Two weeks ago, I had a follow up appointment with the surgeon who performed my thyroidectomy and neck dissection, Dr. S. He said the incision site on the side of my neck was still swollen some, and is healing. That side of my neck is pretty numb- I get a “pins and needles” sensation when I touch it, but it doesn’t bother me. Dr. S. said the entire incision is healing perfectly, and just as it should. He examined my neck and throat area and said everything felt just like it should- translation: no new enlarged lymph nodes or nodules.
I informed him I had not had my thyroglobulin level tested since I completed radioactive iodine (RAI) therapy in August. Dr. S. ordered the blood work and I left with the perscription in my hand for the test. I was very happy everything seemed to be on track, but I knew the results of thyroglobulin test would be the true indicator if I was cancer free.
The type of thyroid cancer I had, papillary, produces elevated levels of thyroglobulin. Before my surgery, Dr. S. told me a person with no cancer thyroglobulin’s level would be zero. Mine before surgery, was 38! Dr. S., said that was very high, and he had never seen a person my age with that high of a thyroglobulin level. Before my RAI treatment in August, the endocrinologist measured my thyroglobulin level, and they were amazed to see it was down to 4! They said it was very rare- almost impossible to get the thyroglobulin level that low, with just surgery. They said a reading around 13-20 is more common. This confirmed Dr. S., did an outstanding job on my surgery.
I had no reason to feel anything but optimistic, assuming the RAI would have killed off any remaining cancer cells. Still, I couldn’t help but worry a little bit. All those thoughts crept into my mind…all the what-if’s? It didn’t help that I had to wait a week for the results- for some reason the lab was really slow in getting the bloodwork back.
But last Thursday, on my 37th birthday, Dr. S’s office called with the results. My thyroglobulin level was undetectable and surpressed. The levels were perfect, and I am officially cancer free!
I was beyond thrilled and happy! As it sunk in, I got very emotional. It had been six months from my first diagnosis to this news, but it has seemed at times, the longest journey of my life, and like I would never reach this point, or if I did reach it, I would never be quite the same again. I thought back to when Dr. S. called me on a Saturday in April to tell me he was sorry, but the biopsy showed I had thyroid cancer, and how the second I hung up with him I cried, and didn’t stop for hours.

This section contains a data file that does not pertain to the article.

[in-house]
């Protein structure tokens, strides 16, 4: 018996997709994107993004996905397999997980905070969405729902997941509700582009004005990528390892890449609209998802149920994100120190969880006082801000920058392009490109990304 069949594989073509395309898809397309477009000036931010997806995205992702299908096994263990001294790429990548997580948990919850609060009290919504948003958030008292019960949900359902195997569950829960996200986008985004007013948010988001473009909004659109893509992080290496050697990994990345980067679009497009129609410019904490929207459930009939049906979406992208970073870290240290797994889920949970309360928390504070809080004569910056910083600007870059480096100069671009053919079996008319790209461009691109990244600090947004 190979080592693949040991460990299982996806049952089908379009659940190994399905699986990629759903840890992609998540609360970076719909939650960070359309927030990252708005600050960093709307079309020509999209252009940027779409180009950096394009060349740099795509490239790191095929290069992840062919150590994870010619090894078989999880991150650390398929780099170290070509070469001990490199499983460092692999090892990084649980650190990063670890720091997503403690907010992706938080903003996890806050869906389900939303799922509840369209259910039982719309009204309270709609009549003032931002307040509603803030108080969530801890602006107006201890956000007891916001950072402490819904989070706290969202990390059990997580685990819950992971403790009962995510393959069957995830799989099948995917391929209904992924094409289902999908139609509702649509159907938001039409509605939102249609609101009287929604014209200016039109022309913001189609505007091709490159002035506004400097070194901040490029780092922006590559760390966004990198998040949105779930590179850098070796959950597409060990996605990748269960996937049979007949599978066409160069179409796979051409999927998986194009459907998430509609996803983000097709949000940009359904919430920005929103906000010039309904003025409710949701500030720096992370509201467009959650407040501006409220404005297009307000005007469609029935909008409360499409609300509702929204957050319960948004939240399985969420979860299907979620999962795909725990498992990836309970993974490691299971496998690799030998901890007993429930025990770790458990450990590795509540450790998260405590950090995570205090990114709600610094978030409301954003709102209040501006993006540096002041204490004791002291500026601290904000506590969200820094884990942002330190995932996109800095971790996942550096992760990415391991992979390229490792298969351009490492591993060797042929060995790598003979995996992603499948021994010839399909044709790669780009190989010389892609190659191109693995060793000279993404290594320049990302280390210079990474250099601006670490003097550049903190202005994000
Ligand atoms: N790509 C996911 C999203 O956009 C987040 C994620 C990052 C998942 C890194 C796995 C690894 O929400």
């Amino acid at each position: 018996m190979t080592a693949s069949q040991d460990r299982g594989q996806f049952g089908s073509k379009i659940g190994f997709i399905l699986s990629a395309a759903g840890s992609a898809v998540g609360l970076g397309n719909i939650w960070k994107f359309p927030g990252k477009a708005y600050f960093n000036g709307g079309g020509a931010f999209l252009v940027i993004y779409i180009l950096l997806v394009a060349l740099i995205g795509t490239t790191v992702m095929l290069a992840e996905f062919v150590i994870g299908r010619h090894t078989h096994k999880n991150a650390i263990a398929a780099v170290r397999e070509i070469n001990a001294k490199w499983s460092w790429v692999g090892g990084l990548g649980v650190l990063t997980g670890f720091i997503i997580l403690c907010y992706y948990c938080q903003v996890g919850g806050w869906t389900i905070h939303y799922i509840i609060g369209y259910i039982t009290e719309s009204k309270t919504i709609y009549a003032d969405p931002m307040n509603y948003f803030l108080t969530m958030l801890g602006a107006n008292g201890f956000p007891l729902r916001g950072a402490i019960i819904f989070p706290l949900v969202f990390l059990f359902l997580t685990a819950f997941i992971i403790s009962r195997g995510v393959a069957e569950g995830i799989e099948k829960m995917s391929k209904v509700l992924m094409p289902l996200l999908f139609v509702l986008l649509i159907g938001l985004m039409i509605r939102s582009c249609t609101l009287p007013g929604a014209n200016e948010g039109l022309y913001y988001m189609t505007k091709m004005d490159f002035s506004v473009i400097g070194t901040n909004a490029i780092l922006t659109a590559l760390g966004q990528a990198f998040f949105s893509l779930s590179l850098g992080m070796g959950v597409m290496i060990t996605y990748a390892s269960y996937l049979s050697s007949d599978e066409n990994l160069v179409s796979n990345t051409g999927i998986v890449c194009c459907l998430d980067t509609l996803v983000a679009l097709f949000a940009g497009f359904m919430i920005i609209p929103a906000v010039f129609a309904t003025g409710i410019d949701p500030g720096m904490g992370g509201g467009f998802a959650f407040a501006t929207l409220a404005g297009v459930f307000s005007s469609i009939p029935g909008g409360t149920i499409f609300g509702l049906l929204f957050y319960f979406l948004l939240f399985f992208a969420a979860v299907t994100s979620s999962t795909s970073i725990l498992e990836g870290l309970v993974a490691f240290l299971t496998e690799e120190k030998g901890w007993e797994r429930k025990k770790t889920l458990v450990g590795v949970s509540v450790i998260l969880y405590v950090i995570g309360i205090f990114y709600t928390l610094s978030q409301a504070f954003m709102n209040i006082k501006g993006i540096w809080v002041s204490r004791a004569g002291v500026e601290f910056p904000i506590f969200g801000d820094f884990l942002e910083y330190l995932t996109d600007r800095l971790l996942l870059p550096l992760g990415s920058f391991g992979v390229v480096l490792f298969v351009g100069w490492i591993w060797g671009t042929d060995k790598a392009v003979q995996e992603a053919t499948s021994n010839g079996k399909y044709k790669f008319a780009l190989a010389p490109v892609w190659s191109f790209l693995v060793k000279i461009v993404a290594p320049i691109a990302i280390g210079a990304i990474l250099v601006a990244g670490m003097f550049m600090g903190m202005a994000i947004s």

That seemed like a lifetime ago. Everything I have experienced- the tests, the cancer diagnosis, the uncertainty, the fear, finding out the cancer had spread, the surgery, the time I lost with my children, the incision, the numbness in my neck, the medical mistakes that were made, the diet, the severe hypothyroidism, the medication, the days I could barely function- all of those things, brought me full circle and I am healthy again.
I couldn’t wait to share the happy news with my family and friends- all those people who have been there for me through all of this. And most of all, I couldn’t wait to tell the boys. Ryan smiled and hugged me when I told him- he understands all of it- probably even more than I care to admit. Cole does too, but he asked if that meant the doctor didn’t have to cut my neck open again.
It has occurred to me sometime in the past few days, that this is the end. My cancer journey is over. There will still be routine check-up’s to monitor my levels, but thankfully papillary cancer has a very high cure rate, and reoccurrence is very rare.
I have shared my experience with thyroid cancer in part, because it was very hard for me to find real-life information on it when I was researching it. Most of the medical information describes it as no big deal, more or less. While that is true from a medical standpoint, this experience has been anything but “no big deal.” I have categorized every time I have written about my cancer, under the Cancer topic (35 posts in all), and I hope what I have experienced, will help others in their research.
I am amazed and touched by the e-mails I receive daily from other thyroid cancer patients and survivors- in every stage. I’m shocked that so many people tell me they have learned more about thyroid cancer from my blog than from their doctors. So many of the patients are afraid- just like I was. I hope the cancer posts will continue to help and inform. I will try to continue to answer as many of the personal e-mails that I can. I am brainstorming some ways I can offer more assistance personally, and locally to thyroid cancer patients.
This is where my experience ends. It has been a journey that has been one of the hardest for me, but also one that has taught me so much about myself and others, and one that will never leave me. But for now, it is time for me to say good-bye to my cancer.